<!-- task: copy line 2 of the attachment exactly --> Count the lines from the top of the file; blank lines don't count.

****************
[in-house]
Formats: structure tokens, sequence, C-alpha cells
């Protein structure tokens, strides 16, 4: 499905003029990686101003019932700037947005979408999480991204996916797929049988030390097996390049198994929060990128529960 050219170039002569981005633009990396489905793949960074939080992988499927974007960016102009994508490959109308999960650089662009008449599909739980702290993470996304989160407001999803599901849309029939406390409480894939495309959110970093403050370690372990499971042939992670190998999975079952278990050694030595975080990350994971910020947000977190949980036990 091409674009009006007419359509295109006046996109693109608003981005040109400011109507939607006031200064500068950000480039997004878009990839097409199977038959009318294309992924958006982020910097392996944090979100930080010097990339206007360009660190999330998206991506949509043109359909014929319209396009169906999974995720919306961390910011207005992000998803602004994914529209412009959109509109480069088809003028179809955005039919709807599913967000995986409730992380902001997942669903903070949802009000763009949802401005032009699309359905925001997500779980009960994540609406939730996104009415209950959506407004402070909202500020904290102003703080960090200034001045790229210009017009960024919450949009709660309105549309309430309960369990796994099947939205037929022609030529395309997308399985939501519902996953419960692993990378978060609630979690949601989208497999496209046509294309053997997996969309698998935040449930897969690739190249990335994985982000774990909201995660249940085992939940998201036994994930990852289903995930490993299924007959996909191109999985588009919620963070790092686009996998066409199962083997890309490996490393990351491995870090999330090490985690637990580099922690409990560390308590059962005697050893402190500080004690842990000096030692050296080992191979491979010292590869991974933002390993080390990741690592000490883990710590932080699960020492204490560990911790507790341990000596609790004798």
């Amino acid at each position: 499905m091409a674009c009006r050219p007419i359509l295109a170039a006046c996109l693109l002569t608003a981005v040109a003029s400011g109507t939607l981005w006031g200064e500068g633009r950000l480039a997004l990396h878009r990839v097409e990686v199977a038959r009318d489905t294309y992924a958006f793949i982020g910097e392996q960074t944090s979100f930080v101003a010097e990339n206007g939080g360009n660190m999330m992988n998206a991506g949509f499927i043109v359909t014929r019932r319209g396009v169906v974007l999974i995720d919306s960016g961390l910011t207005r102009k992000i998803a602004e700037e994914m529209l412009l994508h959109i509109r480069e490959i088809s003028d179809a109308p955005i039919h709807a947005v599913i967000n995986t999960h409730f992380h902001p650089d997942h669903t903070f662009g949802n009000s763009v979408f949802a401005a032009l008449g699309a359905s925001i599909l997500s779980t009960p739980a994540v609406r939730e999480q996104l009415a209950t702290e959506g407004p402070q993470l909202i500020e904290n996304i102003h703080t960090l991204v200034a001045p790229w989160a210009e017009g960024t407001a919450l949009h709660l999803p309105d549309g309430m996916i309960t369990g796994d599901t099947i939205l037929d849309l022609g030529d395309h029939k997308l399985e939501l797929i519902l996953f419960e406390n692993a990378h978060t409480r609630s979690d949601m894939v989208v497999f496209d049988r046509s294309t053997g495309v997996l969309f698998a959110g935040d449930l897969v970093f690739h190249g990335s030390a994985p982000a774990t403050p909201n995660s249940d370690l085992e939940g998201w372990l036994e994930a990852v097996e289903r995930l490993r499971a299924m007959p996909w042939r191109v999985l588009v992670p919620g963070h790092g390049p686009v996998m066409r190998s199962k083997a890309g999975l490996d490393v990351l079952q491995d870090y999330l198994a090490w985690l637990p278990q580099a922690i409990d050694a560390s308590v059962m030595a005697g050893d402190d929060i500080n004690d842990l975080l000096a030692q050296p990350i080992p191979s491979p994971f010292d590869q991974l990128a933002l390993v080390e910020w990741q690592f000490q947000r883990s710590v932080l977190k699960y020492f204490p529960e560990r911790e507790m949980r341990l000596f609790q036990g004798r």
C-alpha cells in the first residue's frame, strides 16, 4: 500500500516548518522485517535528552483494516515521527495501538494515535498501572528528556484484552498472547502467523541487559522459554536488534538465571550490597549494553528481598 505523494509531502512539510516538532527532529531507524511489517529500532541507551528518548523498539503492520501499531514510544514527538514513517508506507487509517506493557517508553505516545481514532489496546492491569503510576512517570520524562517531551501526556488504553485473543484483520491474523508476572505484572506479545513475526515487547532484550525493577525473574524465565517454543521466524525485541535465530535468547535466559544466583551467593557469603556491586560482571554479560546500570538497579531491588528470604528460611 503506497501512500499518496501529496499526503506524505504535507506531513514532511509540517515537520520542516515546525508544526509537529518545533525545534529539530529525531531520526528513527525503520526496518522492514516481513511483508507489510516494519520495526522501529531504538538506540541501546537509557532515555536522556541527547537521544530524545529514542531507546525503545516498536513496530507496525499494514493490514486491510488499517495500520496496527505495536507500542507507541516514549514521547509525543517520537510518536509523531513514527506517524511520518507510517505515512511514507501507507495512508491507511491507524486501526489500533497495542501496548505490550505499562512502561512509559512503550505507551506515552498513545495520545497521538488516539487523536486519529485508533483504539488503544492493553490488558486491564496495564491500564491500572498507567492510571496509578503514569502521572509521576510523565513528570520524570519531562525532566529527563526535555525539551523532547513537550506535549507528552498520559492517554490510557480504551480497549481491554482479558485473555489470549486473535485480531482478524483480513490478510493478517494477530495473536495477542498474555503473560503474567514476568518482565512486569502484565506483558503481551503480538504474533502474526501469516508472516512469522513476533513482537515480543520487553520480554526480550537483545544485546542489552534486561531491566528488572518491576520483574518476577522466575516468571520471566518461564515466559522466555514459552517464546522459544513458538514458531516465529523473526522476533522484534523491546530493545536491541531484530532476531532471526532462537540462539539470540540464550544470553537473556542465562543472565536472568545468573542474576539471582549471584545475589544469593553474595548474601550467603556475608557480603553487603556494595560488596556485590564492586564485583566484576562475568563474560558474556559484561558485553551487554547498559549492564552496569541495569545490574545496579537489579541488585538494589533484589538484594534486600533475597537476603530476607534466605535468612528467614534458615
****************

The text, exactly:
Formats: structure tokens, sequence, C-alpha cells